It’s not that I have any kind of objection to any of the artists in this three-way collaboration, or take issue with its premise, namely a series of portraits of radical heretical figures from across history, spanning Caravaggio and the Marquis de Sade, to William Burroughs and Johnny Rotten. In fact, it’s a concept I can get on board with, and for months I’ve looked at the magnificent packaging, a box-type affair which folds out to reveal a CD, a DVD and a book containing all of the words to the tracks – some in French, some in English, some in a combination of the two – forming a rich linguistic tapestry. Published in an edition of just 1,000 copies, including 26 lettered copies, it’s a work of art, not a disposable piece of trash. But the box is a giant flip-front matchbook. The front cover is made of fine sandpaper, and glued inside the flap, on its own, stark and inviting is a match, a full fore inches long. What would be more in keeping with the spirit of the project than burning it without hearing so much as a note, and reviewing the sound of the fire taking hold and the rustle of art burning, the colour of the dancing flames and the texture of the ash? It would hardly be Watch the KLF Burn a Million Quid, but nevertheless… I’m a pussy. I was also too curious to explore the contents of the package. And having heard the album and watched the film, there was no way I could even pretend to burn it. I’m weak. I’m no heretic.

Chaton, Moor and Moore are no heretics, either: they’re artists who appreciate heretics. It’s not always obvious to whom each piece relates, and perhaps a priori knowledge of the individual heretical figures is beneficial, as is an ability to translate French. ‘The Things that belong to William’ does not mention Burroughs by name. However, the bilingual text, in referencing ‘a Paregoric Kid’, ‘Pontopon Rose’, ‘Joselito’, ‘Bradley the Buyer’ and a host of characters and scenes from Naked Lunch and beyond, the connection is clear – to those versed in the author’s work. ‘Poetry Must Me Made By All’ is, then, presumably, a dedication to Comte de Lautreamont, pro-plagiaristic precursor of the Surrealists, Situationists and Neoists, as well as the cut-up technique of Burroughs and Gysin.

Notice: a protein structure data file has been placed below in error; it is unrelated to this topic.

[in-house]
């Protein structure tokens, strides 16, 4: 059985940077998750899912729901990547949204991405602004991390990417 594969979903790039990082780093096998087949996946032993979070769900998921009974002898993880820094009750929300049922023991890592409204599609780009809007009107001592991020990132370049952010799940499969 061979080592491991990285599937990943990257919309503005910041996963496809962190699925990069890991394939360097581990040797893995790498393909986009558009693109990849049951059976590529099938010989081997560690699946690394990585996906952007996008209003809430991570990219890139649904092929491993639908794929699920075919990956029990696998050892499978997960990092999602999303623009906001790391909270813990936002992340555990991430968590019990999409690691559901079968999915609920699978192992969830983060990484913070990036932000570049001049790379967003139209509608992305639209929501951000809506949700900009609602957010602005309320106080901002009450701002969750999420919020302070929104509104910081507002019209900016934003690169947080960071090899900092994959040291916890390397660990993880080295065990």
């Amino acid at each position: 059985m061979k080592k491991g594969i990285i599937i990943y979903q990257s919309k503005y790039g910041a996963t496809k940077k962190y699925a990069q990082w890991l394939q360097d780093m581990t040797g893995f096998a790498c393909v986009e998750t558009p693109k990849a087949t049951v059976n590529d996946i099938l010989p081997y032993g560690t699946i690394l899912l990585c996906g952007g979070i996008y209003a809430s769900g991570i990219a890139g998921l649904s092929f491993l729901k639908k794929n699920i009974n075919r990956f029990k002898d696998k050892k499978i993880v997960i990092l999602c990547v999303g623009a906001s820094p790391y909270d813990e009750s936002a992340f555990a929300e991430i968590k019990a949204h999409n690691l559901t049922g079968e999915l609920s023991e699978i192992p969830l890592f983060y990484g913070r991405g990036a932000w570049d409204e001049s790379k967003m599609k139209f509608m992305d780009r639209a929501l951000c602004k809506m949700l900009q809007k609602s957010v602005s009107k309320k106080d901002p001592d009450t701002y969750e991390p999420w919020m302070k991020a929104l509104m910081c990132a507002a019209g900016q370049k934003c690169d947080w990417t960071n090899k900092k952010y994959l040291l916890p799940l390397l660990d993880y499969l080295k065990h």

Textually – these are texts and not lyrics, delivered in a spoken word / narrative form – it’s an erudite work, researched, intertextual, referential. Sonically, it’s no more immediate. Oblique, obtuse, challenging: these are the first descriptors which volunteer their services in untangling Heretics.

‘Casino Rabelaisien’ is a tense effort, with angular guitar clanging perpendicular to a gritty, awkward bass grind. Chatton remains nonchalant and monotone amidst the chaotic no-wave cacophony. ‘Dull Jack’ begins with Thurston’s voice alone, before churning guitars slither in. There are no regular rhythmic signatures here, no ‘tunes’, no hooks or melodies: instead, this is a set which uses instruments in a more abstract way, conjuring uneasy atmosphere and often simply attacking the senses.

With the guitars of Moor and Moore duelling, playing across one another as much as with one another, the effect is jarring, uncomfortable. Both players employ atonality and discord within their performances, and when discordant passages collide, it’s a brain-bending experience.

Heretics is a work which delivers on its promise and conveys the spirit of the outré, unconventional artists who inspired it. It is, in addition, a true work of art. Don’t burn it.

Heretics